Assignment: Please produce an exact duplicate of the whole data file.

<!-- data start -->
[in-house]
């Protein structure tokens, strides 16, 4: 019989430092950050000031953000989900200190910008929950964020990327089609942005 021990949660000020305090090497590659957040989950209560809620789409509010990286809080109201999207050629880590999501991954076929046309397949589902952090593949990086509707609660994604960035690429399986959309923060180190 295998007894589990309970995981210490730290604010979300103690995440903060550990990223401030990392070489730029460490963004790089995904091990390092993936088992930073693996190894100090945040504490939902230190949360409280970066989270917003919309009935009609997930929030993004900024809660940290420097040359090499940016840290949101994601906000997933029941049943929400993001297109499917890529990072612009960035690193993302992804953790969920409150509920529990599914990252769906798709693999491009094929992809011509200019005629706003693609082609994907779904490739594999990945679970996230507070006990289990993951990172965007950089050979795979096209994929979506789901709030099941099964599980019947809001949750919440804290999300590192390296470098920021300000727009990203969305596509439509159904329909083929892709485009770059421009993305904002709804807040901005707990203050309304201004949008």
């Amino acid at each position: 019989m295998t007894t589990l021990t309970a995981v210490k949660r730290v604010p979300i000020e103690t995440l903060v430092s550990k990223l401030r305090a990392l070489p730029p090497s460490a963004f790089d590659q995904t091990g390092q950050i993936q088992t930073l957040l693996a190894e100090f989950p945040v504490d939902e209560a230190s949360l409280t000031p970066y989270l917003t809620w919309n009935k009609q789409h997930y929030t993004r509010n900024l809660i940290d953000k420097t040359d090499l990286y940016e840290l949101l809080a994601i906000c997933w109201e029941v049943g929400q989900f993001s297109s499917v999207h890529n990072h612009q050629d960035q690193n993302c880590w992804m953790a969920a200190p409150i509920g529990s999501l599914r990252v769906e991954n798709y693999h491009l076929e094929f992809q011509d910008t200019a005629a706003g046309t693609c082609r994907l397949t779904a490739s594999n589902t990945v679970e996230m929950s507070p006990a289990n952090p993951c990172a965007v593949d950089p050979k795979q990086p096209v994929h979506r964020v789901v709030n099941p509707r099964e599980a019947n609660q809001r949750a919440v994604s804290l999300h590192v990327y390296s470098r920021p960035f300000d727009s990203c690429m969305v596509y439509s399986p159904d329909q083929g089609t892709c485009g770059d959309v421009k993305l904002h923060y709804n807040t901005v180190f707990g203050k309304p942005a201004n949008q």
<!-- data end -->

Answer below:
[in-house]
């Protein structure tokens, strides 16, 4: 019989430092950050000031953000989900200190910008929950964020990327089609942005 021990949660000020305090090497590659957040989950209560809620789409509010990286809080109201999207050629880590999501991954076929046309397949589902952090593949990086509707609660994604960035690429399986959309923060180190 295998007894589990309970995981210490730290604010979300103690995440903060550990990223401030990392070489730029460490963004790089995904091990390092993936088992930073693996190894100090945040504490939902230190949360409280970066989270917003919309009935009609997930929030993004900024809660940290420097040359090499940016840290949101994601906000997933029941049943929400993001297109499917890529990072612009960035690193993302992804953790969920409150509920529990599914990252769906798709693999491009094929992809011509200019005629706003693609082609994907779904490739594999990945679970996230507070006990289990993951990172965007950089050979795979096209994929979506789901709030099941099964599980019947809001949750919440804290999300590192390296470098920021300000727009990203969305596509439509159904329909083929892709485009770059421009993305904002709804807040901005707990203050309304201004949008």
């Amino acid at each position: 019989m295998t007894t589990l021990t309970a995981v210490k949660r730290v604010p979300i000020e103690t995440l903060v430092s550990k990223l401030r305090a990392l070489p730029p090497s460490a963004f790089d590659q995904t091990g390092q950050i993936q088992t930073l957040l693996a190894e100090f989950p945040v504490d939902e209560a230190s949360l409280t000031p970066y989270l917003t809620w919309n009935k009609q789409h997930y929030t993004r509010n900024l809660i940290d953000k420097t040359d090499l990286y940016e840290l949101l809080a994601i906000c997933w109201e029941v049943g929400q989900f993001s297109s499917v999207h890529n990072h612009q050629d960035q690193n993302c880590w992804m953790a969920a200190p409150i509920g529990s999501l599914r990252v769906e991954n798709y693999h491009l076929e094929f992809q011509d910008t200019a005629a706003g046309t693609c082609r994907l397949t779904a490739s594999n589902t990945v679970e996230m929950s507070p006990a289990n952090p993951c990172a965007v593949d950089p050979k795979q990086p096209v994929h979506r964020v789901v709030n099941p509707r099964e599980a019947n609660q809001r949750a919440v994604s804290l999300h590192v990327y390296s470098r920021p960035f300000d727009s990203c690429m969305v596509y439509s399986p159904d329909q083929g089609t892709c485009g770059d959309v421009k993305l904002h923060y709804n807040t901005v180190f707990g203050k309304p942005a201004n949008q």